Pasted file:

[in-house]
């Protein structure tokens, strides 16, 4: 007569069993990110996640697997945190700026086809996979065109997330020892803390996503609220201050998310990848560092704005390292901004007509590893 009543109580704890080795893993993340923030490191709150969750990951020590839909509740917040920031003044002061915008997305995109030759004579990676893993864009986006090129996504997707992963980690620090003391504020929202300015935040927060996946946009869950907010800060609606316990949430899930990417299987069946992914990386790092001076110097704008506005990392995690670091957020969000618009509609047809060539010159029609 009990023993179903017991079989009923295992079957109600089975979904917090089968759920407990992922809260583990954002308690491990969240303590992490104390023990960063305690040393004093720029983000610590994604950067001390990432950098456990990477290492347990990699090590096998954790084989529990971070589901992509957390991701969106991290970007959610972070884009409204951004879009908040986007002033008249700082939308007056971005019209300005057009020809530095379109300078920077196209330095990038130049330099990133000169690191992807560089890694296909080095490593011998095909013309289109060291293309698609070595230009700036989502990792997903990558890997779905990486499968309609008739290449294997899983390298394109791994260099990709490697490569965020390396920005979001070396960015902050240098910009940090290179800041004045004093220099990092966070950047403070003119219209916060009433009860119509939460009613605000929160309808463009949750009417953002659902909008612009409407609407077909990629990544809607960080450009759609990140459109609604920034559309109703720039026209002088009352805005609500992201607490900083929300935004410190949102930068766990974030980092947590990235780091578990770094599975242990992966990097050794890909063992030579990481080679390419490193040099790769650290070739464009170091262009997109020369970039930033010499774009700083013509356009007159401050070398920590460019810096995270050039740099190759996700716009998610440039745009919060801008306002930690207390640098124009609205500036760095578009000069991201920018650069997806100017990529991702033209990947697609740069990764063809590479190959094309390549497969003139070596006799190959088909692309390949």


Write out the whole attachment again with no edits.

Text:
[in-house]
């Protein structure tokens, strides 16, 4: 007569069993990110996640697997945190700026086809996979065109997330020892803390996503609220201050998310990848560092704005390292901004007509590893 009543109580704890080795893993993340923030490191709150969750990951020590839909509740917040920031003044002061915008997305995109030759004579990676893993864009986006090129996504997707992963980690620090003391504020929202300015935040927060996946946009869950907010800060609606316990949430899930990417299987069946992914990386790092001076110097704008506005990392995690670091957020969000618009509609047809060539010159029609 009990023993179903017991079989009923295992079957109600089975979904917090089968759920407990992922809260583990954002308690491990969240303590992490104390023990960063305690040393004093720029983000610590994604950067001390990432950098456990990477290492347990990699090590096998954790084989529990971070589901992509957390991701969106991290970007959610972070884009409204951004879009908040986007002033008249700082939308007056971005019209300005057009020809530095379109300078920077196209330095990038130049330099990133000169690191992807560089890694296909080095490593011998095909013309289109060291293309698609070595230009700036989502990792997903990558890997779905990486499968309609008739290449294997899983390298394109791994260099990709490697490569965020390396920005979001070396960015902050240098910009940090290179800041004045004093220099990092966070950047403070003119219209916060009433009860119509939460009613605000929160309808463009949750009417953002659902909008612009409407609407077909990629990544809607960080450009759609990140459109609604920034559309109703720039026209002088009352805005609500992201607490900083929300935004410190949102930068766990974030980092947590990235780091578990770094599975242990992966990097050794890909063992030579990481080679390419490193040099790769650290070739464009170091262009997109020369970039930033010499774009700083013509356009007159401050070398920590460019810096995270050039740099190759996700716009998610440039745009919060801008306002930690207390640098124009609205500036760095578009000069991201920018650069997806100017990529991702033209990947697609740069990764063809590479190959094309390549497969003139070596006799190959088909692309390949």